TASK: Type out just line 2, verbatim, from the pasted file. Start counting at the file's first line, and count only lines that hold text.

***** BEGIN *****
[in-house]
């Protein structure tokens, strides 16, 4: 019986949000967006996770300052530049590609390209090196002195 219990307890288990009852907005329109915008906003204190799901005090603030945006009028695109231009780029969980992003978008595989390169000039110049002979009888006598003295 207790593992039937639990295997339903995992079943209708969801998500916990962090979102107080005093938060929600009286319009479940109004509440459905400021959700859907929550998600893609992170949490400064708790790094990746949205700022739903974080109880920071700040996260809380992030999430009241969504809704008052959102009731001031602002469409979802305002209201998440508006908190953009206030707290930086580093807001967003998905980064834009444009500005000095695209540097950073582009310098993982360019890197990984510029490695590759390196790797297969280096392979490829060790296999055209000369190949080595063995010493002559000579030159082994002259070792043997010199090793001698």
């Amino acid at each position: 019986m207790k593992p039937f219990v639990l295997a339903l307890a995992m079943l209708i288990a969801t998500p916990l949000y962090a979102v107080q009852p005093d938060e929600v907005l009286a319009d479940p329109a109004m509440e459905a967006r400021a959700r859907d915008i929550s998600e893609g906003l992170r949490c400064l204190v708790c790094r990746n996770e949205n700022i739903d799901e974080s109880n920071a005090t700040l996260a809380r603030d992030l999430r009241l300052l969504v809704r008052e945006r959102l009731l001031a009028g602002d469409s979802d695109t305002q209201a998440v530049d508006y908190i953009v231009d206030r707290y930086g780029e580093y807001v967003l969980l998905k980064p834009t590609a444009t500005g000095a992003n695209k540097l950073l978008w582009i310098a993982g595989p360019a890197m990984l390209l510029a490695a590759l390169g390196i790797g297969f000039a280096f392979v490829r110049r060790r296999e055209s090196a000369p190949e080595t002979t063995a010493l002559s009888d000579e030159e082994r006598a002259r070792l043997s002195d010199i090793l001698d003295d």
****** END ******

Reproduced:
């Protein structure tokens, strides 16, 4: 019986949000967006996770300052530049590609390209090196002195 219990307890288990009852907005329109915008906003204190799901005090603030945006009028695109231009780029969980992003978008595989390169000039110049002979009888006598003295 207790593992039937639990295997339903995992079943209708969801998500916990962090979102107080005093938060929600009286319009479940109004509440459905400021959700859907929550998600893609992170949490400064708790790094990746949205700022739903974080109880920071700040996260809380992030999430009241969504809704008052959102009731001031602002469409979802305002209201998440508006908190953009206030707290930086580093807001967003998905980064834009444009500005000095695209540097950073582009310098993982360019890197990984510029490695590759390196790797297969280096392979490829060790296999055209000369190949080595063995010493002559000579030159082994002259070792043997010199090793001698």